Powerpoint vs Working Code?

My friend Tom Evslin did an unscientific poll of three VCs (including me) and concludes that:

PowerPoint presentations won’t get you
into the meeting room of most venture capitalists even though you may
need a presentation once you get there. Working software that they can
look at before they look at you, on the other hand, seems a great way
to start.


That’s actually great news for us nerds. Wouldn’t you rather code up some cool AJAX and php than make a PowerPoint presentation?

Think about it from an investor’s perspective. If you are getting dozens of new opportunities a day, it’s just more efficient to be able to play with something quickly on the web to understand what the entrepreneur is up to.

#VC & Technology

Comments (Archived):

  1. awilensky

    No more room for people with subject matter expertise in complex to implement sectors.

    1. fredwilson

      We have learned the hard way that if you want to crack ³hard to implementsectors² you need to find something simple to start with that gets you intothe game and then you can innovate from there.fred

    2. Devin Dawson

      Just less room. This is a sample of three. It’ll either prove a wise rule and compete its way into the conventional wisdom (to be broken in some spectacular fashion in 4 years) or less useful and be disowned.

  2. Mustafa K. Isik

    Well it is in the best interest of any investor to expect some sort of protoype. This behaviour/expectancy speaks for the non-representative set of polled VCs.It is hard to believe though, that anybody without somebody else’s money to burn, would settle for a slide presentation and “credentials”.Isn’t a prototype worth a thousand slides after all? 😉

  3. awilensky

    I knew the answer already.

  4. Peter Cranstone

    Here you go then. (I’m assuming you have a Blackberry with version 4.2 OS or above) link: http://www.5o9inc.com/black… – real time demo’s one installed can be found here: http://www.5o9mm.com – company stats – positive revenue for the last two quarters and booked for the current quarter. More info on the company can be found here: http://www.5o9inc.com – Web Application Software for the Mobile Enterprise. (And yes we do have a PowerPoint – however the demo’s are much more fun)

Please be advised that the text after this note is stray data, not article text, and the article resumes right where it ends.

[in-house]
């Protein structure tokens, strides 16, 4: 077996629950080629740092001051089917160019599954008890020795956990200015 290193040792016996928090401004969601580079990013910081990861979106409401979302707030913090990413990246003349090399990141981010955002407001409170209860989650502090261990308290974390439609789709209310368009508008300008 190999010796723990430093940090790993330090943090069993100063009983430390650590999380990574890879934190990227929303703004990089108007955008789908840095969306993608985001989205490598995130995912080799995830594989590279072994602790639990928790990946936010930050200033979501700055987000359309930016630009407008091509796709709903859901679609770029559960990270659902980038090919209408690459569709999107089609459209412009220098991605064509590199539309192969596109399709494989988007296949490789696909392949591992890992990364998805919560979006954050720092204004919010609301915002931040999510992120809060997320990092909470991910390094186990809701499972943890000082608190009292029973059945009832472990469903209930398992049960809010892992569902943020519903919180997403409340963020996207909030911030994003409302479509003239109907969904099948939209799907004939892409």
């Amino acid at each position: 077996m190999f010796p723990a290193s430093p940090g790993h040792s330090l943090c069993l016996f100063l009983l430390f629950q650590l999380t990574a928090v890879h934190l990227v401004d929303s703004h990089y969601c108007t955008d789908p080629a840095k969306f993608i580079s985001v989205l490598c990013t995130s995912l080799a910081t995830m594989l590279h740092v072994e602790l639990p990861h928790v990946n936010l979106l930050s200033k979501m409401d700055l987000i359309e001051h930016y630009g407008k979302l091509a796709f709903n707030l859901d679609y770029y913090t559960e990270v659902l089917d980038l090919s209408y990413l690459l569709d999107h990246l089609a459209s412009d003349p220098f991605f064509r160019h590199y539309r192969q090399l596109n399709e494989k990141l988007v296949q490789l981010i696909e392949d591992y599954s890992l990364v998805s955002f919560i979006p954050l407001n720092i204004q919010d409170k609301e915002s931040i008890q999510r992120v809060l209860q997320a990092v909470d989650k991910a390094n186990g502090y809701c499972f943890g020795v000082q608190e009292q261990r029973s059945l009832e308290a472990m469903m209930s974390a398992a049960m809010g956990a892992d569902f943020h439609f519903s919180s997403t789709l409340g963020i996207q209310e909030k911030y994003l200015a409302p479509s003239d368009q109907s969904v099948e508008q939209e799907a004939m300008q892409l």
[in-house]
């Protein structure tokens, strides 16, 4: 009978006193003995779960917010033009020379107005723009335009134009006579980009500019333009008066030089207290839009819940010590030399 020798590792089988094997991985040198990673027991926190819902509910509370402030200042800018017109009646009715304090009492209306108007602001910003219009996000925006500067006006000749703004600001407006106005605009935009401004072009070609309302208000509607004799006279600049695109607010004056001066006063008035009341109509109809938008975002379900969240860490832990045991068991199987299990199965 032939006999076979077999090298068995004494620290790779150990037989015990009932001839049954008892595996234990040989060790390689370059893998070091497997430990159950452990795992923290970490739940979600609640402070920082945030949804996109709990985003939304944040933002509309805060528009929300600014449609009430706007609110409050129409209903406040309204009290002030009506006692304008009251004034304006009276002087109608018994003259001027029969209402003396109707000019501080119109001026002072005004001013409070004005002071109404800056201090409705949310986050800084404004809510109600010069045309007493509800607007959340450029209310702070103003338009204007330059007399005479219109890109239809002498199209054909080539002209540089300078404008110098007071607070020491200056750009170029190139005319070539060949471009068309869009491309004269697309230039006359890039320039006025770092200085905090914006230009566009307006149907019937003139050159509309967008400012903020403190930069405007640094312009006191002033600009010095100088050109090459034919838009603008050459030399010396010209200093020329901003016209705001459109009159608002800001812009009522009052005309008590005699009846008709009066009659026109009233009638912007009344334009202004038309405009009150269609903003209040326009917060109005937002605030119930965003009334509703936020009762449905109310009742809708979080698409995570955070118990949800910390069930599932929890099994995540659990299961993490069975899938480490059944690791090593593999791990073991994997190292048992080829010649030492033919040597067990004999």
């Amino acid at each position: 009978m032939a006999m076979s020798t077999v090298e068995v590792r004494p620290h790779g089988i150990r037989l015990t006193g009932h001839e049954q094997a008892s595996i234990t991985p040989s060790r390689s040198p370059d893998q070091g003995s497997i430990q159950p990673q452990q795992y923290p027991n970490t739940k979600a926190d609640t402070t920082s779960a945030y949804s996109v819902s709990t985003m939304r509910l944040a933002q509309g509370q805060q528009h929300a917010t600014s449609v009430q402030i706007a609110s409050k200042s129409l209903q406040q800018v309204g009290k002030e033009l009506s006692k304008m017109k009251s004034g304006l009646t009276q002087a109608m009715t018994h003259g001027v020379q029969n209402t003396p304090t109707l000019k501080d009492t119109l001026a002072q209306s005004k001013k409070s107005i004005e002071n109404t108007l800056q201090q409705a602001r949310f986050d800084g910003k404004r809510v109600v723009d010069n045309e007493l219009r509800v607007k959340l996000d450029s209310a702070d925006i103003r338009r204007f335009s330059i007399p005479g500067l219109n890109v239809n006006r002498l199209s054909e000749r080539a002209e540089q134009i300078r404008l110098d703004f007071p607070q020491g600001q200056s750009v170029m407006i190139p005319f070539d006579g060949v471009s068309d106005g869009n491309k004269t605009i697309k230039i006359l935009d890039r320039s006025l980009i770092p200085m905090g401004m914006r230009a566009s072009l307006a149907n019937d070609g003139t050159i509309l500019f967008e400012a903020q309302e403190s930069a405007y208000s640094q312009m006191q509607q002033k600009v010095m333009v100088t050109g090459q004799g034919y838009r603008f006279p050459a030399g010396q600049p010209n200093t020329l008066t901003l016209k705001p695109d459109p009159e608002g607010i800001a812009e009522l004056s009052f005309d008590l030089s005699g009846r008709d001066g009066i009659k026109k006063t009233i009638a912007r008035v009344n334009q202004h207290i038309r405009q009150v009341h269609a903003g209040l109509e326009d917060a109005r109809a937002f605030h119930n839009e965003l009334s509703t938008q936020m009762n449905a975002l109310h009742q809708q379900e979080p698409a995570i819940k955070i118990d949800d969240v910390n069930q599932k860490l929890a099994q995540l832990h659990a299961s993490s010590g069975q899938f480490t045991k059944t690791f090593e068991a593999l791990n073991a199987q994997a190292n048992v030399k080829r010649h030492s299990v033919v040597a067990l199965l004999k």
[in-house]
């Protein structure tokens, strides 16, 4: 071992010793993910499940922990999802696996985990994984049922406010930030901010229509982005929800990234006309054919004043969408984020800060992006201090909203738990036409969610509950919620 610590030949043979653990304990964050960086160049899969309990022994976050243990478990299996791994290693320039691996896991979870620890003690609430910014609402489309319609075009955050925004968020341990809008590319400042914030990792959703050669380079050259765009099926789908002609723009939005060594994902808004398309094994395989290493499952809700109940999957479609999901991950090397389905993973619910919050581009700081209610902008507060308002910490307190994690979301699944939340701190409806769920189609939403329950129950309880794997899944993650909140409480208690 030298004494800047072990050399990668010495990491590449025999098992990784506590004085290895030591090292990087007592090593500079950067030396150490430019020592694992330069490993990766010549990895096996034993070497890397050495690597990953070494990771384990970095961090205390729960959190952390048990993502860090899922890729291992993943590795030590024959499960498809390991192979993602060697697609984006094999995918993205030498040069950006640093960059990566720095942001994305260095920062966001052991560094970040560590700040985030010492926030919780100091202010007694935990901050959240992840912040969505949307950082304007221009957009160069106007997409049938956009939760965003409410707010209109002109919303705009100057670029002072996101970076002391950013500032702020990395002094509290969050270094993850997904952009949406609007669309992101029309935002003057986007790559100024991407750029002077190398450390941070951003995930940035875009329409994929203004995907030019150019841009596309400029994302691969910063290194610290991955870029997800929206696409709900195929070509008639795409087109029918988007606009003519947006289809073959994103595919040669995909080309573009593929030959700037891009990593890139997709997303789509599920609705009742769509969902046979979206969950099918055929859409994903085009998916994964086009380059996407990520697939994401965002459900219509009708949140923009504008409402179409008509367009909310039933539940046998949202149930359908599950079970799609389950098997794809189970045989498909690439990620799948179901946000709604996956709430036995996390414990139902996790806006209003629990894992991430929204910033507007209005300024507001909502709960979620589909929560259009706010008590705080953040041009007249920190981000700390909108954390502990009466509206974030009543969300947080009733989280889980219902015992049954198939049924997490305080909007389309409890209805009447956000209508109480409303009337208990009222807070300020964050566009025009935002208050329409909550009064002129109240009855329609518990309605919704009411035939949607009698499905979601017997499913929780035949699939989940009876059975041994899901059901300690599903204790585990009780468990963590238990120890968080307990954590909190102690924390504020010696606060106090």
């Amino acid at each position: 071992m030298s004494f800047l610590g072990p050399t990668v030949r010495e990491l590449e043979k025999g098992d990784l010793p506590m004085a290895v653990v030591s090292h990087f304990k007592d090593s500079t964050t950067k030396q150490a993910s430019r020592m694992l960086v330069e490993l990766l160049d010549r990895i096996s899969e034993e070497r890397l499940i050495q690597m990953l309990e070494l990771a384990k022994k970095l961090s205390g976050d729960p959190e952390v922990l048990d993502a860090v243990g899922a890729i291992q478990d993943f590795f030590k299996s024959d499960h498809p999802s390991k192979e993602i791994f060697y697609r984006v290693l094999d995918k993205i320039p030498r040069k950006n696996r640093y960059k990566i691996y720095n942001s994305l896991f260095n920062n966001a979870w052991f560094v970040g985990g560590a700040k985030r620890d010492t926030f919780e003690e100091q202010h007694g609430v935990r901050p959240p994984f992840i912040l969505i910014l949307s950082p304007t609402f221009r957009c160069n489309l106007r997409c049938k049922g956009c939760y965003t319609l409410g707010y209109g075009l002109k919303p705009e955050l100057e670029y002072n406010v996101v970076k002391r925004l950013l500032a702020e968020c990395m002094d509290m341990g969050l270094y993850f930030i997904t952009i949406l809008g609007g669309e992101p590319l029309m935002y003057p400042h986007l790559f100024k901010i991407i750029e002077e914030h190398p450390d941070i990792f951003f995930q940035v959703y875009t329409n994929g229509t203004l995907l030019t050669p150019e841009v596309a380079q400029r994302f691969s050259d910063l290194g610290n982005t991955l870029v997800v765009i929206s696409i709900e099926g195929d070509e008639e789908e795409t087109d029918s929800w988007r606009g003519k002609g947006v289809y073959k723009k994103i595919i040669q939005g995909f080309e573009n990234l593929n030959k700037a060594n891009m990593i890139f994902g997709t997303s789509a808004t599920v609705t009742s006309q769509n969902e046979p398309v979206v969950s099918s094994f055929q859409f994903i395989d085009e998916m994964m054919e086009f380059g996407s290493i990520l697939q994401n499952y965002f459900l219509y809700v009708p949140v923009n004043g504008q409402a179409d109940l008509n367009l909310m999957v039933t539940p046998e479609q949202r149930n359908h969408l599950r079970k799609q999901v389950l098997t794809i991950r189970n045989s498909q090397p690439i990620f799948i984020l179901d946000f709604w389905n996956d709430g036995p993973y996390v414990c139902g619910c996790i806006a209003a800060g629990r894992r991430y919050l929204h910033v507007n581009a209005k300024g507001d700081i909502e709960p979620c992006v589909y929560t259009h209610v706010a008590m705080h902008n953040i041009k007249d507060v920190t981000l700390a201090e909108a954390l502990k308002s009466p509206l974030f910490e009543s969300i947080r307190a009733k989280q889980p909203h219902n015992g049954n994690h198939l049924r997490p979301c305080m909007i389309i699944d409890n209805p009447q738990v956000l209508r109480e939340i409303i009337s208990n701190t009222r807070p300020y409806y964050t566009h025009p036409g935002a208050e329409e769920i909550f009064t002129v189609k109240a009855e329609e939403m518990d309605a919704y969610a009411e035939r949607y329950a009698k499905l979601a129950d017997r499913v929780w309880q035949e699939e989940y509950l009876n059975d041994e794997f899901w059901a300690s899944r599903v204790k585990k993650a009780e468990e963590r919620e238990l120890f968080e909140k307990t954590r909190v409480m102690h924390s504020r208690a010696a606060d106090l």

5. Chris Dodge

    Timely post.I’m putting together some proposals for a new Mobile Internet Device (read: iPhone initially) startup that will sell into the Enterprise. Coming from a Tech/Product Dev background my instinct has lead me to start writing the foundations of the product as a “nights-and-weekends” projects (I have a young family).I spent a couple of days on writing code, then put on the breaks. I’ve done startups for my entire career and I feel comfortable with the Product Dev side of things and I don’t see much business risk from that area. However, I’ve also learned that product only gets you so far, one needs to have a business strategy including well thought through Market Positioning and Go-To Market strategy, particularly when making an Enterprise product.Therefore, I’ve been forcing myself to concentrate on a Business Proposal (e.g. Powerpoint Deck). Given my limit time to dedicate to this project right now, this has prevented me from advancing the code (and resulting demo).So, my question to you is, for someone who only has “nights-and-weekends” time available (maybe 7-10 hrs/week) and is putting together a Seed Stage pitch, as an investor what would you like to see more put together: a functional demo or a refined business plan which is well thought through.Obviously both is nice, but what would you recommend?

    1. fredwilson

      I would rather see the demo because if we are the right investor for you, wecan imagine the business plan opportunitiesfred

  6. Fabian Siegel

    Providing a prototype is most likely hard for the entrepreneur who is not able to code. However the concept that the entrepreneur comes up with might be still valid and yield opportunity. I guess in the end there will be a self-selecting process between VCs who are willing to imagine what a concept can become and those that prefer to look at engineer driven opportunities. Or it means more angel funding prior to pitching to VCs.

    1. fredwilson

      I don’t believe it’s a good idea to start a company these days without anengineer in the founding teamfred